Time: Is it on Louisiana’s side this go around?

December 3
December 3, 2007
Storme’ Mestas
December 5, 2007
December 3
December 3, 2007
Storme’ Mestas
December 5, 2007

The Moving Finger writes; and, having writ moves on: Nor all your Piety nor Wit

Shall lure it back to cancel half a Line, Nor all your tears wash out a word of it.

—Omar Khayyam (From “The Rubiyat”)

The transition phase of the election cycle is always a pretense to reality.

Reality begins on Inauguration Day and soon after when the agendas of new governors are moved forward and the individuals they bring into power begin their learning curves. The commencement of the Jindal administration next Jan. 14 coincides with the beginning of Louisiana’s first post term-limits Legislature. There will also be a learning curve in that body as time begins to measure them.

And time will.

Team Jindal and the new Legislature have some things going for them as they begin writing their legacy.

The state treasury is flush, and revenues may continue to grow larger before they have an inevitable encounter with reality in a few years. There are ample funds available to fashion priorities that can make enduring, positive changes in education, infrastructure and economic development in Louisiana. There is also a golden opportunity for our new state leaders to reform the budget process.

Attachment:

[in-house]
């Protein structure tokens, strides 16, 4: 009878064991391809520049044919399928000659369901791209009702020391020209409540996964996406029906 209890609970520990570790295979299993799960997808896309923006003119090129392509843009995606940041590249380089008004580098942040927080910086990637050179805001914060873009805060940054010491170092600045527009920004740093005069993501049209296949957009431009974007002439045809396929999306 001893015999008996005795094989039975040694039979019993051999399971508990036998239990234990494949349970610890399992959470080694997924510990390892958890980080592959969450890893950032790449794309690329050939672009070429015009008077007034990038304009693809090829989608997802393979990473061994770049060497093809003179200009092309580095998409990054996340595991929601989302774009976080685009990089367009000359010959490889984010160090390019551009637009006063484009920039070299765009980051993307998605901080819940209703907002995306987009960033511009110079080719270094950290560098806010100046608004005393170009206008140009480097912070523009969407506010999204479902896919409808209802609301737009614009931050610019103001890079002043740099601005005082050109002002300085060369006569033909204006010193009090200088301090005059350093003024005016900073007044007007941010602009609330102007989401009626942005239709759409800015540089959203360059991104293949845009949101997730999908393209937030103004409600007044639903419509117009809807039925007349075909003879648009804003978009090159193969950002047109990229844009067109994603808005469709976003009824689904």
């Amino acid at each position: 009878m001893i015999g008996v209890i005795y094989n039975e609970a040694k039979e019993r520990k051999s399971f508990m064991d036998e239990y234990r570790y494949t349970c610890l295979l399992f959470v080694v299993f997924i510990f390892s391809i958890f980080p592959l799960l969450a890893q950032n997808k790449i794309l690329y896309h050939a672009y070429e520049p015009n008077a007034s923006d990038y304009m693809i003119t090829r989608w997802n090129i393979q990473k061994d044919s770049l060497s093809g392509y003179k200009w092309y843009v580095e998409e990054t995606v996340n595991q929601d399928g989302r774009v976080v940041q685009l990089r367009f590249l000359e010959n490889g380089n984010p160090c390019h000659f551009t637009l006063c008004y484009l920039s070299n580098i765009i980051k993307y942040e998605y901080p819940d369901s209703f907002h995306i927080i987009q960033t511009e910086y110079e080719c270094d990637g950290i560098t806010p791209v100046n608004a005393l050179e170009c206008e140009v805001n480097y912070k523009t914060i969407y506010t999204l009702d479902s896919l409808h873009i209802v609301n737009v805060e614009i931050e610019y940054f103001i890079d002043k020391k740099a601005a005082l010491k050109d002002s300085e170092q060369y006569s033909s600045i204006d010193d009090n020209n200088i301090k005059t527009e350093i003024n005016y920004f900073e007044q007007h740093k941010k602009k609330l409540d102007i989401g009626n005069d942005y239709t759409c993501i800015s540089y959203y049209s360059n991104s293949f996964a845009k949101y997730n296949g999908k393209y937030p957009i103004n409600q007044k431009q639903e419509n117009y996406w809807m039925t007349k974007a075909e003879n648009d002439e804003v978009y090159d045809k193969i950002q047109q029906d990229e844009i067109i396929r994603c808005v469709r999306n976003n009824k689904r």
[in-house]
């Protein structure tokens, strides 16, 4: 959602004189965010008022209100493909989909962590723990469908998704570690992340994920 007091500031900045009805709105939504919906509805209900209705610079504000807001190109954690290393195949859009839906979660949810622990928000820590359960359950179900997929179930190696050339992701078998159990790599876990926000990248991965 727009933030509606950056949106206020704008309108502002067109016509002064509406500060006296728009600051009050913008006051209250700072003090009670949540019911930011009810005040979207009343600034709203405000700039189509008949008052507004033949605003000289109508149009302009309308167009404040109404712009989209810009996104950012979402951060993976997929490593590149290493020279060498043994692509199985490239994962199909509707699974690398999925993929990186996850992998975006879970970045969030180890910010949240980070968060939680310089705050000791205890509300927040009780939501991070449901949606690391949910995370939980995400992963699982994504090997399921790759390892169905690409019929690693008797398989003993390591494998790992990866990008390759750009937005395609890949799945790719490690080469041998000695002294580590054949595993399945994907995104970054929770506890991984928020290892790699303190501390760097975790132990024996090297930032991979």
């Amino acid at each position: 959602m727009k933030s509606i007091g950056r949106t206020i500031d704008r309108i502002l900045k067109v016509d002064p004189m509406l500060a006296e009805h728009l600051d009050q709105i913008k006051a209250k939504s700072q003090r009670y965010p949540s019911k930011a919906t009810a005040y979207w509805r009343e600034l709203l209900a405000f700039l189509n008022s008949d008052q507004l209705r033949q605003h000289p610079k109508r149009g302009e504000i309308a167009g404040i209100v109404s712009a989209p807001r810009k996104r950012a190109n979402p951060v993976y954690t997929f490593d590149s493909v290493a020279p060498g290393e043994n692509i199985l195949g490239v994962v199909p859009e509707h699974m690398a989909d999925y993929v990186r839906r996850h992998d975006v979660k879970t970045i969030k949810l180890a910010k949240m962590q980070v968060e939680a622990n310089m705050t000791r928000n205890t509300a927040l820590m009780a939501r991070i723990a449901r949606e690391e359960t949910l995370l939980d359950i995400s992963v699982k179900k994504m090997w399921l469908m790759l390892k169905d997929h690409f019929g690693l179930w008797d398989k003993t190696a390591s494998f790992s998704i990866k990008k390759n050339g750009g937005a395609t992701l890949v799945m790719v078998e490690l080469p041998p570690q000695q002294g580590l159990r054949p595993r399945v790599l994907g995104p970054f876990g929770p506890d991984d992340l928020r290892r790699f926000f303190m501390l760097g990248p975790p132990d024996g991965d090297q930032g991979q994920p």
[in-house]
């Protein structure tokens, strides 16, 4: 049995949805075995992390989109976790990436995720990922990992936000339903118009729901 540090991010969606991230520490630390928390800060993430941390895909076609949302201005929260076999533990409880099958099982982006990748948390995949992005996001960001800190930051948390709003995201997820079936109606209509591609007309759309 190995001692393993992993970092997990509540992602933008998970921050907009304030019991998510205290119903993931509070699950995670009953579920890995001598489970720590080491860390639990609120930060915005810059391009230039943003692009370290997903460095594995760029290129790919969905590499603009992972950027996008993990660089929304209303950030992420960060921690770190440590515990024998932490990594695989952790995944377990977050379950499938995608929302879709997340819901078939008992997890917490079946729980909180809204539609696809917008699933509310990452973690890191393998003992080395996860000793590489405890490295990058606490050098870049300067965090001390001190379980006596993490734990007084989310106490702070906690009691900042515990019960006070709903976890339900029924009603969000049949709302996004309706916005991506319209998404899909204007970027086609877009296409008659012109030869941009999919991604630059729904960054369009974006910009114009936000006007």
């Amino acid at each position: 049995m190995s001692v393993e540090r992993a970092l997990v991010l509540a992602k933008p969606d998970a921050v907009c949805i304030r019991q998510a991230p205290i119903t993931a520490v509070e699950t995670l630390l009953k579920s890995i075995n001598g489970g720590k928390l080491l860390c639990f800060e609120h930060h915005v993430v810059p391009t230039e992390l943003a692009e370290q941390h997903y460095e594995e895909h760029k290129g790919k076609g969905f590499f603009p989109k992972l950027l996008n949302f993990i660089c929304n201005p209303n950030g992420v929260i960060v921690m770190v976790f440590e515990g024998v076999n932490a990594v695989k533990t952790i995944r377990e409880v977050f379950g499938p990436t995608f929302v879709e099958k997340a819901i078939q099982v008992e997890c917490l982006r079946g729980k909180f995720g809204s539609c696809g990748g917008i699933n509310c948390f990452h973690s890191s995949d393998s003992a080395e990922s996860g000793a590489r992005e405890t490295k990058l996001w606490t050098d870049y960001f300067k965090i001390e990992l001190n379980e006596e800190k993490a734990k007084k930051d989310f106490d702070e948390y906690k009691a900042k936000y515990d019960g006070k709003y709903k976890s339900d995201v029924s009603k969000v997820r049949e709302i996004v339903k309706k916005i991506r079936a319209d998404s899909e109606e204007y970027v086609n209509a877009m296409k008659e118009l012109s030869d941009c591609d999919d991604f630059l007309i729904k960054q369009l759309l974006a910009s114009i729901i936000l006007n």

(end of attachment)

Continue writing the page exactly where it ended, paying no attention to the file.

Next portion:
If state spending becomes more transparent and less of an insiders’ game, more public confidence in government can be restored – and public confidence definitely needs to be enhanced.

Governor-elect Jindal and most of the legislators who were recently elected campaigned on a platform of change.


Because their polling told them that the public wants a new direction for a state that, over the years, has been battered by scandals and storms. Informed voters know that Louisiana is a national leader in the number of state employees on the payroll and dead last in many categories of achievement and quality of life. They want a government that works for them, produces results and gets us off the bottom of lists of quality indicators – and they don’t think we need more employees or higher taxes to get the job done.

Mandates from the voters are sometimes overstated; however, Bobby Jindal did carry 60 of the state’s 64 parishes and defeated a large field of challengers without having to go to a runoff.

Many new faces are coming into the Legislature, sent by voters who want less bickering, more results and new ideas. One would bear a heavy burden to prove that the recent elections were about preserving the old order and maintaining the “uniqueness” of Louisiana’s brand of politics. The election results would indicate that a majority of those who voted (which, by the way, was not a majority of the voters) see opportunities for a better way of doing things in Louisiana, and less of a fertile field for corruption and political chicanery.

Now the elections are over and the legacies will begin to take shape. The leadership teams in the House and Senate will be finalized in the next few weeks, and the department heads who will form Jindal’s executive branch leadership will be announced between now and the beginning of the holidays.

The new governor’s first special session will likely begin by the middle of February, around the same time his first executive budget must be submitted to the Legislature.

The moving finger of history that will capture the legacy of the new governor and Legislature will soon begin writing. There are no edits when history is written, and success is illuminated by good ideas forged by careful planning, bold implementation, and successful partnerships with divergent coalitions.

The clock is ticking, and the pen is in hand.